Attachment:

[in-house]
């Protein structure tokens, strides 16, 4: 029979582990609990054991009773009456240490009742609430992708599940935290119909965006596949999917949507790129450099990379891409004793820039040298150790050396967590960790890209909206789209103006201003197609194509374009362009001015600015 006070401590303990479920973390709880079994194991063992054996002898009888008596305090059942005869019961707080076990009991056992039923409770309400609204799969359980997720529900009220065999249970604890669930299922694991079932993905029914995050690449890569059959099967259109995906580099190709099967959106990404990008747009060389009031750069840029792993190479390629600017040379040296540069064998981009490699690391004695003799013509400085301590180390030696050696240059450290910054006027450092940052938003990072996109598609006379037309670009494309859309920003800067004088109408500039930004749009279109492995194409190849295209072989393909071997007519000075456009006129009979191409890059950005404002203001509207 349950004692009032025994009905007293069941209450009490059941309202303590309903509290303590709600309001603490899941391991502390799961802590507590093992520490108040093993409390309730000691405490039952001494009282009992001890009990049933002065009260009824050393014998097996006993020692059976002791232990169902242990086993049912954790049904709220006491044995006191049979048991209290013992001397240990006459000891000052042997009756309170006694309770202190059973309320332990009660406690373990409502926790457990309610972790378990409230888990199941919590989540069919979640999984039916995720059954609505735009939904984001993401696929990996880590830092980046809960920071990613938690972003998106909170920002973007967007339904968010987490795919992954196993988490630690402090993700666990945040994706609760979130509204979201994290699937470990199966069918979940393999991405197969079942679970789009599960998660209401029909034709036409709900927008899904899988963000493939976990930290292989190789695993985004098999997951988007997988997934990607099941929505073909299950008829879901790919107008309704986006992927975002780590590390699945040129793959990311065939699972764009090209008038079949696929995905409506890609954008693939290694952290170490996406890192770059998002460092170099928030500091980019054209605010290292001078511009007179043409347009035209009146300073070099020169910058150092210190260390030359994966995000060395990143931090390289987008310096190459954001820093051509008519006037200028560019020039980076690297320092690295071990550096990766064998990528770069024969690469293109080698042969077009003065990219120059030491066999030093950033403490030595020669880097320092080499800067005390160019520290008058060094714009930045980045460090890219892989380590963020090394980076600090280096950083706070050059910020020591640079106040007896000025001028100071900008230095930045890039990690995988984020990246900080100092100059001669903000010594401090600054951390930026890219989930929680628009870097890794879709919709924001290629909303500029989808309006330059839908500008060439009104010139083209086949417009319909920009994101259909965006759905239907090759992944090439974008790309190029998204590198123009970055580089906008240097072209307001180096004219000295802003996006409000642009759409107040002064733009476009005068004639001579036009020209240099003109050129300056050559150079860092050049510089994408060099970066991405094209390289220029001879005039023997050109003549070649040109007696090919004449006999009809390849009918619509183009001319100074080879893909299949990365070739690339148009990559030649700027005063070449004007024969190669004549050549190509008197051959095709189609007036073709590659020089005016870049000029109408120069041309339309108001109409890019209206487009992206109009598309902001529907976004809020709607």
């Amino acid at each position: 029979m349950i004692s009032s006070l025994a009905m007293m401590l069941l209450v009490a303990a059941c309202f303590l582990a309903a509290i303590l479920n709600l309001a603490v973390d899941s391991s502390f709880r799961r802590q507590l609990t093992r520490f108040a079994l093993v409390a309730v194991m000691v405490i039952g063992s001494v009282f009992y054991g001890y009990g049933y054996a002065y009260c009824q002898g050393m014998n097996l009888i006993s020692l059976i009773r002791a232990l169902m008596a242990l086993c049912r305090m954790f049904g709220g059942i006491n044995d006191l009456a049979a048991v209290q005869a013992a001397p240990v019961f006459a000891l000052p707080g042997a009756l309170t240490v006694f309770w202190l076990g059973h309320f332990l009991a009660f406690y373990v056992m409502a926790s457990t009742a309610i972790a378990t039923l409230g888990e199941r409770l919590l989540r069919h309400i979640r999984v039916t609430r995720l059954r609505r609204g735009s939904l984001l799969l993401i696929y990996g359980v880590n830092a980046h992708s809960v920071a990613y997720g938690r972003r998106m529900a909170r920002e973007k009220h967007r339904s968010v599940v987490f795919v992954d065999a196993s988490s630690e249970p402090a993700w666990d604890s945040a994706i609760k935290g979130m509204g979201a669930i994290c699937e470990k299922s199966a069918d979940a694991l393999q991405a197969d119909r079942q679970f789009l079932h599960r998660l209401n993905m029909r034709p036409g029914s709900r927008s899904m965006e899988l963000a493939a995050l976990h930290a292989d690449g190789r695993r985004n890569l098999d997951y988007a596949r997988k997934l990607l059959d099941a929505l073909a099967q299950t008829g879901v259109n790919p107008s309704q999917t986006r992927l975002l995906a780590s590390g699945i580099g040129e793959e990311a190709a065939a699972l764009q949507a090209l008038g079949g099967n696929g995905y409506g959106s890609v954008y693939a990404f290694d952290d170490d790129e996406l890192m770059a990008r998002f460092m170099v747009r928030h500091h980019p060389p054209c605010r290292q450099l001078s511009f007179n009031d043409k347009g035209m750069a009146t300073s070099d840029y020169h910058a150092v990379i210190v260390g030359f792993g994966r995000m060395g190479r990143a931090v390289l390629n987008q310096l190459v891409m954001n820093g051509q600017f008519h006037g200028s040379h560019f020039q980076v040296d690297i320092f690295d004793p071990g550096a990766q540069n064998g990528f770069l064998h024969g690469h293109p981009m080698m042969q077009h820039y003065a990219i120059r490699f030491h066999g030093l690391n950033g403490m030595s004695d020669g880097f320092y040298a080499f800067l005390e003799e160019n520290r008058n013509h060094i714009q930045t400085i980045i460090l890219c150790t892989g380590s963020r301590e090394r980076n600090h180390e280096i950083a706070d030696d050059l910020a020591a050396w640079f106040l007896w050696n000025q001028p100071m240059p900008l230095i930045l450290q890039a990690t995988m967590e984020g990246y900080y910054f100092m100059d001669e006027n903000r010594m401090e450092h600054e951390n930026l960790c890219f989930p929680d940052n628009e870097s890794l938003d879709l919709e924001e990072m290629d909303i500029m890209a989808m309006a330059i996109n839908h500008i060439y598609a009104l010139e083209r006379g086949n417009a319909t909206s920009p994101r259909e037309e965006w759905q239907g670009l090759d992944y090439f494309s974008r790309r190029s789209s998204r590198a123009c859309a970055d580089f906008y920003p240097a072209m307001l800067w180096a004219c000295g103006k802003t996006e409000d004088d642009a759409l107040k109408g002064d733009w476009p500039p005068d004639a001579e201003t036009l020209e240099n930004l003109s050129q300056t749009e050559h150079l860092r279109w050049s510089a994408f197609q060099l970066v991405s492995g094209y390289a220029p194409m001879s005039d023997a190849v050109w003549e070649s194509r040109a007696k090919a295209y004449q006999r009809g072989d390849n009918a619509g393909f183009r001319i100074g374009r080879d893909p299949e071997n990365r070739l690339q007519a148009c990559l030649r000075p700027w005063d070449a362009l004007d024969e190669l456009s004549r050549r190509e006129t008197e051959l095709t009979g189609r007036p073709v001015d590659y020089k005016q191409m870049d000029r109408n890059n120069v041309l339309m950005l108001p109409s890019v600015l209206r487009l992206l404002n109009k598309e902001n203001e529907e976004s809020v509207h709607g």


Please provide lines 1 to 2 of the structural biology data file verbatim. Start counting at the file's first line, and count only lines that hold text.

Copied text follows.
[in-house]
């Protein structure tokens, strides 16, 4: 029979582990609990054991009773009456240490009742609430992708599940935290119909965006596949999917949507790129450099990379891409004793820039040298150790050396967590960790890209909206789209103006201003197609194509374009362009001015600015 006070401590303990479920973390709880079994194991063992054996002898009888008596305090059942005869019961707080076990009991056992039923409770309400609204799969359980997720529900009220065999249970604890669930299922694991079932993905029914995050690449890569059959099967259109995906580099190709099967959106990404990008747009060389009031750069840029792993190479390629600017040379040296540069064998981009490699690391004695003799013509400085301590180390030696050696240059450290910054006027450092940052938003990072996109598609006379037309670009494309859309920003800067004088109408500039930004749009279109492995194409190849295209072989393909071997007519000075456009006129009979191409890059950005404002203001509207 349950004692009032025994009905007293069941209450009490059941309202303590309903509290303590709600309001603490899941391991502390799961802590507590093992520490108040093993409390309730000691405490039952001494009282009992001890009990049933002065009260009824050393014998097996006993020692059976002791232990169902242990086993049912954790049904709220006491044995006191049979048991209290013992001397240990006459000891000052042997009756309170006694309770202190059973309320332990009660406690373990409502926790457990309610972790378990409230888990199941919590989540069919979640999984039916995720059954609505735009939904984001993401696929990996880590830092980046809960920071990613938690972003998106909170920002973007967007339904968010987490795919992954196993988490630690402090993700666990945040994706609760979130509204979201994290699937470990199966069918979940393999991405197969079942679970789009599960998660209401029909034709036409709900927008899904899988963000493939976990930290292989190789695993985004098999997951988007997988997934990607099941929505073909299950008829879901790919107008309704986006992927975002780590590390699945040129793959990311065939699972764009090209008038079949696929995905409506890609954008693939290694952290170490996406890192770059998002460092170099928030500091980019054209605010290292001078511009007179043409347009035209009146300073070099020169910058150092210190260390030359994966995000060395990143931090390289987008310096190459954001820093051509008519006037200028560019020039980076690297320092690295071990550096990766064998990528770069024969690469293109080698042969077009003065990219120059030491066999030093950033403490030595020669880097320092080499800067005390160019520290008058060094714009930045980045460090890219892989380590963020090394980076600090280096950083706070050059910020020591640079106040007896000025001028100071900008230095930045890039990690995988984020990246900080100092100059001669903000010594401090600054951390930026890219989930929680628009870097890794879709919709924001290629909303500029989808309006330059839908500008060439009104010139083209086949417009319909920009994101259909965006759905239907090759992944090439974008790309190029998204590198123009970055580089906008240097072209307001180096004219000295802003996006409000642009759409107040002064733009476009005068004639001579036009020209240099003109050129300056050559150079860092050049510089994408060099970066991405094209390289220029001879005039023997050109003549070649040109007696090919004449006999009809390849009918619509183009001319100074080879893909299949990365070739690339148009990559030649700027005063070449004007024969190669004549050549190509008197051959095709189609007036073709590659020089005016870049000029109408120069041309339309108001109409890019209206487009992206109009598309902001529907976004809020709607």